This morning we departed our hotel at 9:00am bound for the Brazilian Iguazu National Park. It was a Saturday and the buses were lined up as were the visitors in long lines waiting to purchase tickets into the park. We were required to disembark our bus, collect tickets from our group leader and have them scanned before re-boarding our bus to enter the park. Most people enter the park via double decker buses that they wait in lines to board.

Once inside the park, we took a magnificent trail, mostly paved with concrete and with sturdy wooden or metal rails. The trail led us along the rim of the Iguazu River to many panoramic views of the falls. We then began to descend towards the river’s edge and finally to the place where the Devil’s Throat waterfall cascades to the river below. The paths were narrow in many places and filled with thousands of visitors all going the same direction but stopping to take photos and selfies. Once we reached the Devil’s Throat there was a long pier that leads out into the river to capture the best photos and really see the falls up-close. Because of the large volume of water flowing in the river, the splashes and spray got us quite wet.

Once we finished exploring the falls, we headed back up the steep banks of the river via two elevators. There was a small line for the elevators but it moved fairly quickly considering the large number of visitors in the park.

A short distance away from the elevators along the upper edge of the falls is a complex with restaurants, where we stopped for lunch on our own. We once again had the empanada’s with beef and chicken and cheese. Slightly larger in size than those we had the previous day, but sufficient for lunch.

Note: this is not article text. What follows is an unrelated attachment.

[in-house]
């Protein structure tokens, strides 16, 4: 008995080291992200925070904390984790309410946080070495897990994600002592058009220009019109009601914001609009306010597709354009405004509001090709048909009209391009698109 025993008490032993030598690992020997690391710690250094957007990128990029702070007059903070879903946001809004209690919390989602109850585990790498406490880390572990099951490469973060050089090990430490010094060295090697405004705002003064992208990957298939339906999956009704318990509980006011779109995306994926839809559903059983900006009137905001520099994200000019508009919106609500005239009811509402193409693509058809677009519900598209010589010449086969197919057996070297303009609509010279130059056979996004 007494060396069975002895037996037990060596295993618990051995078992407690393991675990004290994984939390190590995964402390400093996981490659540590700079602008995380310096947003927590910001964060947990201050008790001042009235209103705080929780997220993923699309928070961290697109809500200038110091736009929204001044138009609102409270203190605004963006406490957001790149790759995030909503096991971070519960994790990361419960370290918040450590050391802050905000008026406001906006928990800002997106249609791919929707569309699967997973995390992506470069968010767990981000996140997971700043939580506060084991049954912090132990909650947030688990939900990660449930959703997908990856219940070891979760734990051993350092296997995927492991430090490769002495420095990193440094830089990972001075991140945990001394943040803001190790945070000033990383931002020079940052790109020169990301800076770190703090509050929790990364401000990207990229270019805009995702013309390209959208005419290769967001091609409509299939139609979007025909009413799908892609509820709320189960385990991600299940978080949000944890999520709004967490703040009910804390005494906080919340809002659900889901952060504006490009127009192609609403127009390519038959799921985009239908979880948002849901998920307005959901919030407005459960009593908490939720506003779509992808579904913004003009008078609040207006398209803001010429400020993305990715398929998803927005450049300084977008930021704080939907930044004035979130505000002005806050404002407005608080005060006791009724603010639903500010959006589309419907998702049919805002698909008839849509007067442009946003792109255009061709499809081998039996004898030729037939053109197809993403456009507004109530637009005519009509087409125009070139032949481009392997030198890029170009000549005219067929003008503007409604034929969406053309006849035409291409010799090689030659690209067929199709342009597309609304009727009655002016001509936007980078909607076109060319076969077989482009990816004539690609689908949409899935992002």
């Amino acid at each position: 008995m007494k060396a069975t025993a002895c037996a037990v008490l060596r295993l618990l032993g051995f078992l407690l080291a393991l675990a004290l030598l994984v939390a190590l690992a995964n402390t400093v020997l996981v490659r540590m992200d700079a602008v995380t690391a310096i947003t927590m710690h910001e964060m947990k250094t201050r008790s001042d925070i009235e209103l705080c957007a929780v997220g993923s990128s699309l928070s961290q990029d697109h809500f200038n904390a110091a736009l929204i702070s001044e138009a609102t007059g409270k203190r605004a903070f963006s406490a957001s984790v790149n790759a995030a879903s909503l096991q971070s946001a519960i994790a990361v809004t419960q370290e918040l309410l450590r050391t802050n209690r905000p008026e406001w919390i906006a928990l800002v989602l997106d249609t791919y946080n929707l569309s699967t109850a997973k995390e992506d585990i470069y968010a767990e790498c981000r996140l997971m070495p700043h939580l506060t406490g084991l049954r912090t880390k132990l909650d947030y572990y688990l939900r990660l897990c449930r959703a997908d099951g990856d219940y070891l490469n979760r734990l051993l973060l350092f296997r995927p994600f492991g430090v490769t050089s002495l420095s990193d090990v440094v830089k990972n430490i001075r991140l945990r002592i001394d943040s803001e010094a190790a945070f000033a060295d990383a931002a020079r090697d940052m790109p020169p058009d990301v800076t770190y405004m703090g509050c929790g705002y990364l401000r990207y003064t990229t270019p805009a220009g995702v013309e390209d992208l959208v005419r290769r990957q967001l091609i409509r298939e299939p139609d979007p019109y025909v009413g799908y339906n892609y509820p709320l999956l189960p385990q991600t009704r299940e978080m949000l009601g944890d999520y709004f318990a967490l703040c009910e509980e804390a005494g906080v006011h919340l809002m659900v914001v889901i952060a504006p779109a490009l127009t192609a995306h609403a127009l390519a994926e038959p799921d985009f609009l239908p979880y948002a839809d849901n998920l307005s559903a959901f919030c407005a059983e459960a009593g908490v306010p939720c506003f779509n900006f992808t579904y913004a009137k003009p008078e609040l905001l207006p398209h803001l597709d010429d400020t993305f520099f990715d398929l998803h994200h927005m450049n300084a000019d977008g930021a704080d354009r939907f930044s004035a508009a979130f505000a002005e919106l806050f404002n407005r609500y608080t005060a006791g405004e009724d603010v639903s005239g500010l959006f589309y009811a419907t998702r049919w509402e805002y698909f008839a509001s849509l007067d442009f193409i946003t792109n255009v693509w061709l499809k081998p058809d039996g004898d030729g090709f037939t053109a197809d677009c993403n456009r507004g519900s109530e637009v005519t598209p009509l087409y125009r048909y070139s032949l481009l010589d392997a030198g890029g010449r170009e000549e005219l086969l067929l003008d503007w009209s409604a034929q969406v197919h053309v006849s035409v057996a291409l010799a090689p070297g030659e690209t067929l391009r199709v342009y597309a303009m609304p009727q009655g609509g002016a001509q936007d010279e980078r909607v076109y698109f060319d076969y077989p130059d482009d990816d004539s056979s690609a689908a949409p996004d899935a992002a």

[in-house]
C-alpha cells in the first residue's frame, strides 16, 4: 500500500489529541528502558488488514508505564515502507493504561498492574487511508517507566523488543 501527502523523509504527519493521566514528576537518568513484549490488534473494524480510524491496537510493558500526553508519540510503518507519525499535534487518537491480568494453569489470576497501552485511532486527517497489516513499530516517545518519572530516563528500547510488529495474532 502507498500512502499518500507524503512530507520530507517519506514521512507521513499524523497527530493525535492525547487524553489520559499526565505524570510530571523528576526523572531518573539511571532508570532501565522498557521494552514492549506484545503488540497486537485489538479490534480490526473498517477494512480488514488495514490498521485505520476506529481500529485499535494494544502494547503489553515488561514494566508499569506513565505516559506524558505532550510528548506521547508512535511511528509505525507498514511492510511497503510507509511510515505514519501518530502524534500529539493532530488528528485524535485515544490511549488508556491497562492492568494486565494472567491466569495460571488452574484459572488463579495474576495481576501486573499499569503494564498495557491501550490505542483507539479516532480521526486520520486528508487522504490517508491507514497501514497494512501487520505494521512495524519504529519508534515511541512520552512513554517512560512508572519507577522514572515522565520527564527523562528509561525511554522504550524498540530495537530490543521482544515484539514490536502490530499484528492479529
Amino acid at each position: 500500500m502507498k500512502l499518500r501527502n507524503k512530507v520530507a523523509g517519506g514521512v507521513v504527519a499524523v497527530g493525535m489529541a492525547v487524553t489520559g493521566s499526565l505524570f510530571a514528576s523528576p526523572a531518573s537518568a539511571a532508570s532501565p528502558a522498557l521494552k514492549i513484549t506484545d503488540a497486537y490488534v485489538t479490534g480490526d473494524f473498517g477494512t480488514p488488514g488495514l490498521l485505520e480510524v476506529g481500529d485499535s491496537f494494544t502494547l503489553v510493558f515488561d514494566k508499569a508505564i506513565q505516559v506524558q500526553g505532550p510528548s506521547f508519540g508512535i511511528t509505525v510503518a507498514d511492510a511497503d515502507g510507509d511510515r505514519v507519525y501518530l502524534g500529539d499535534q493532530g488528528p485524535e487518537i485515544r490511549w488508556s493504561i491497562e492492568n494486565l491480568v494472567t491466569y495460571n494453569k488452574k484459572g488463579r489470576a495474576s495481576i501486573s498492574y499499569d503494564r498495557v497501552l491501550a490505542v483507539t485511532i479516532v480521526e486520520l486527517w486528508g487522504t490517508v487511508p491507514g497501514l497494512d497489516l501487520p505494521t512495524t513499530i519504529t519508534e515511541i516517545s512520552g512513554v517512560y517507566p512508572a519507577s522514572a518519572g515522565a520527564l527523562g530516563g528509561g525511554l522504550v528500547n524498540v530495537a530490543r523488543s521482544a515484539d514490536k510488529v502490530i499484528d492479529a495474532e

After lunch we took the bus to yet another location along the river’s ridge where we changed into our bathing suits for a true adventure. We first boarded an electric tram-style vehicle that held about 40 guests and the tram took us on a scenic tour through the jungle filled with dense trees and vegetation. From the tram we transferred to a jeep-like transport vehicle that held about 10 passengers. The jeeps were used to transport us down steeper roads towards the river’s edge, closer to Paraguay. From the transport vehicles we boarded a funicular taking us down to a platform on the river’s edge. We put on life jackets before boarding rubber like boats with seats in it for a 45-minute boat ride back to the falls. There were two choices when it came to the boat ride. The first choice was a dry boat where the guests would stay dry while the other option was a wet boat where you were guaranteed to get drenched with water. Not wanting to miss the excitement, we chose the wet boat. The boat took us up to the grand waterfalls where we could take photos of the falls from the base of them. Once we had our photos the boat was driven under the falls with our cameras safely stowed in clear plastic waterproof sleeves. The water was not too cold but we did get drenched under the falls. The water was so much that you had no choice but to close your eyes until you came out from under the fall. After the ride under the falls, we had to retrace our steps back to the platform dock at the waters edge. Then up the funicular to the transport vehicles, then onto the electric tram and finally back to our bus.

On our way back to the hotel we stopped at a local roadside stand where they make fruit juice drinks using sugar cane. A motorized machine squeezes the juice from the stocks of sugar cane and then the juice was blended with pineapple and lime juice. It was very refreshing.

Back at our hotel we explored the walking paths behind our hotel before getting cleaned up for dinner. The paths meander through the lush vegetation of the jungle and pass by the chef’s vegetable garden. We passed the chef grilling 8 sides of beef on an open fire pit and stopped to see the hotel’s animal collection. They have many desert-style tortoises, many peacocks, some deer, many colorful Macau type parrots and other birds.